The rise of social media monitoring tools

13 Jan 2017

A PR professional today needs to have one foot (at least) in the digital marketing world as the future of the industry grows to be fully integrated.

While finding and tracking conversations on social media was once a hurdle, with a range of tools available now, the challenge is finding the ideal one – especially across markets and platforms.

Don’t think of social media monitoring as a one-time, or sporadic, activity. It’s an ongoing process of tracking online conversations to find information about URLs, hashtags and keywords.

The goal of this process is to better understand different target markets, ranging from prospects to competitor customers. Specifically, digital strategists can use social media monitoring to determine how a brand is perceived, analyse consumer behaviour and identify issues those consumers may have.

I believe that there will be a rise of social media listening tools. They will only get more sophisticated as time goes by, which means we as PRs need to be one step ahead of the trends and start learning now. While more will be developed, here are my top 6 suggestions that are free to use right now.

Hootsuite
Hootsuite is one of the best free social media listening tools available and covers multiple social networks, including Twitter, Facebook, LinkedIn, WordPress, Foursquare and Google+. It is well known for its social media management functions.

The weekly reports and the excellent team management function (delegating tasks, sending private messages) can be very useful when there’s more than one person handling the social media accounts.

Google Alerts
Try Google Alerts if you’re looking for an easy, if barebones, option. It will scan publications for keyword mentions, delivering email alerts according to the frequency you choose. You can filter results by region, language and source — including blogs, forums and news sources.

SharedCount
Think of SharedCount as a basic version of BuzzSumo. Seeing more than a billion requests per month, this programme helps monitor the social popularity of content, by simply pasting a URL into the search bar to see how many likes and shares it has earned on Google+, LinkedIn, Pinterest and Facebook.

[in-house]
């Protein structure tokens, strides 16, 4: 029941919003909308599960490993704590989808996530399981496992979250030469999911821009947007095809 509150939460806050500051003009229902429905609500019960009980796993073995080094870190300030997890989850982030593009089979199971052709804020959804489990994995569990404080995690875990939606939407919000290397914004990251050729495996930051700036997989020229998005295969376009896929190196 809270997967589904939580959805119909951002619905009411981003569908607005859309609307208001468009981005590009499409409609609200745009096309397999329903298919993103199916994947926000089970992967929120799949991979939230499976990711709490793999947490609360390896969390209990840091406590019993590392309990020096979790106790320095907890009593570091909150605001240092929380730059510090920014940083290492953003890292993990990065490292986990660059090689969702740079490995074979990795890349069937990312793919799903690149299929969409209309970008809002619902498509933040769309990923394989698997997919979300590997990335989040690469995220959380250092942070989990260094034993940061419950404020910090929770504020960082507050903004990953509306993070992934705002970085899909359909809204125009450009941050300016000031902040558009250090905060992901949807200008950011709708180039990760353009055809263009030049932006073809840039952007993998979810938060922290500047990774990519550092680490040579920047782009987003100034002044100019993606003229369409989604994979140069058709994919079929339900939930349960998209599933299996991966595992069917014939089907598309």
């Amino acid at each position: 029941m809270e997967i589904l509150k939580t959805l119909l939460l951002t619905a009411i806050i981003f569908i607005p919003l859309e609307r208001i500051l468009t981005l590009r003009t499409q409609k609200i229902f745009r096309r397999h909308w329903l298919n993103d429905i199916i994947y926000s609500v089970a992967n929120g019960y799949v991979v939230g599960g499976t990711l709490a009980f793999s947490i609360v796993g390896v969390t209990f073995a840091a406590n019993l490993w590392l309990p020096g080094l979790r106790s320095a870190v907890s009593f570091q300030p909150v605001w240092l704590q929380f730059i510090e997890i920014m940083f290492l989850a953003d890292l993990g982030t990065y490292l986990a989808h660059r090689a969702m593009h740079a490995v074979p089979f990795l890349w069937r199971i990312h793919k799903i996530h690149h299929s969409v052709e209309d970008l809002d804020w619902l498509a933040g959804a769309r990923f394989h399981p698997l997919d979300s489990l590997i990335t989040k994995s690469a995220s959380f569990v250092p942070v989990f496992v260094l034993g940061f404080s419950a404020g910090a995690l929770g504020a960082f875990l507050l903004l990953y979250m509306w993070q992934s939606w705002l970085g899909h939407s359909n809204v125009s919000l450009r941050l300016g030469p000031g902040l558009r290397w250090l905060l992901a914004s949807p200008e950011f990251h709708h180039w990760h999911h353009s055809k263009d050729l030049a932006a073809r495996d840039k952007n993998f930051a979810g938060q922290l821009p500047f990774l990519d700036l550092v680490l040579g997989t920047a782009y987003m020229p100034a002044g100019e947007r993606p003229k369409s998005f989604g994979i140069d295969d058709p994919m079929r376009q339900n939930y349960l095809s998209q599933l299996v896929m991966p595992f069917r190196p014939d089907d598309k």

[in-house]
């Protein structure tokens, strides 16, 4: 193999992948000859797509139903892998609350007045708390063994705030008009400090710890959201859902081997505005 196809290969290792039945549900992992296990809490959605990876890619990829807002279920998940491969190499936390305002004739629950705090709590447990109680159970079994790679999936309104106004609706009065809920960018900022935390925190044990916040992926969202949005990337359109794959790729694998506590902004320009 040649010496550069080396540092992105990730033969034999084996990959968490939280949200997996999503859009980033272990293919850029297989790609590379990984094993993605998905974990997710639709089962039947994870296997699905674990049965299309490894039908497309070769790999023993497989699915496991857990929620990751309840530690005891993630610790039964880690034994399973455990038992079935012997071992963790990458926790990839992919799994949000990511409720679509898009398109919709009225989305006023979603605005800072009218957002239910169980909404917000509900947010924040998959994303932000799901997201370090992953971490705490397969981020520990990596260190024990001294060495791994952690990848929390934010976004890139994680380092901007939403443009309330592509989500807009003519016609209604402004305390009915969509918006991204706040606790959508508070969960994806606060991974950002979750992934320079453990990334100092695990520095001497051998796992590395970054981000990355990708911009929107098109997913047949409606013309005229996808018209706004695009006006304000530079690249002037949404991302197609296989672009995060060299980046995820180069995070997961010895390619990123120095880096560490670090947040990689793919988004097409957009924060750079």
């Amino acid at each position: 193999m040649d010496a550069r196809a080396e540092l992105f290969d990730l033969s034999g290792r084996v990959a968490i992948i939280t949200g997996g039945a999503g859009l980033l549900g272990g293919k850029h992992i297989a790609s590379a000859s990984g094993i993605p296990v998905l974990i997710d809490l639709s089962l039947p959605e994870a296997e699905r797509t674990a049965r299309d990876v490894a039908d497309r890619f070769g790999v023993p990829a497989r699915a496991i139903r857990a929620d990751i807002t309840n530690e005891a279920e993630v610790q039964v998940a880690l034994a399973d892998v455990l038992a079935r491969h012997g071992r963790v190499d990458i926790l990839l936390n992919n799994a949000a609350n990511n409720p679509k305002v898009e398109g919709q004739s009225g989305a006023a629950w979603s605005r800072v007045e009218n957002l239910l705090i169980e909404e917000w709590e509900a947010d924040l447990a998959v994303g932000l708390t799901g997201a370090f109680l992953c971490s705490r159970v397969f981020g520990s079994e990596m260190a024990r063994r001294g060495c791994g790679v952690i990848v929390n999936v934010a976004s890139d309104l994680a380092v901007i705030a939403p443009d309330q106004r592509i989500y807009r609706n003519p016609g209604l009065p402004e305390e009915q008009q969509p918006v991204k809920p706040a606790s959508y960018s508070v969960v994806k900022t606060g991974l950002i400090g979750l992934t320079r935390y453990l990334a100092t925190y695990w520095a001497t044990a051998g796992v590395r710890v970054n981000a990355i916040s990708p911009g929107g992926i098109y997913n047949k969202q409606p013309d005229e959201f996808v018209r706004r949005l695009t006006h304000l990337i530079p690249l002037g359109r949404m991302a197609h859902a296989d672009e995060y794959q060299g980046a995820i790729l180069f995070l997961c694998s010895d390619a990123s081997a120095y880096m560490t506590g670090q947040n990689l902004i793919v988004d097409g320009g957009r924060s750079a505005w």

Klout
Klout is probably one of the most controversial social media monitoring tools. There are those who hate it and claim that its scoring system is completely inaccurate and that trying to interact with them is an impossible mission (a curious thing as they provide interaction-measurement services).

On the other hand, others find it useful as it measures influence through engagement on Twitter. It’s a good means of keeping an eye on what people think about your brand, and to see what influences them the most. Using the Klout ‘score’, you can adjust your posts according to your target audience’s interests and increase your engagement rate.

Mention
Mention monitors millions of sources in 42 languages, helping you stay on top of all brand mentions on social networks, news sites, forums, blogs or any web page. The app lets you keep track of your team’s actions, share alerts and assign tasks. Generating reports and exporting mentions can help you get a snapshot of your mentions by source or language over a selected period of time. They offer a 14-day free trial.

IceRocket
This tool offers blog, Twitter and Facebook monitoring in 20 languages, as well as interactive results graphs. IceRocket also allows you to choose the period of time you are interested in monitoring, and can also be used for keeping an eye on blog activity mentioning your brand – they have around 200 million blogs in their database and they also provide the possibility of finding the latest trend terms related to your search.

Digital strategists can use social media monitoring to determine how a brand is perceived, analyse consumer behaviour and identify issues those consumers may have

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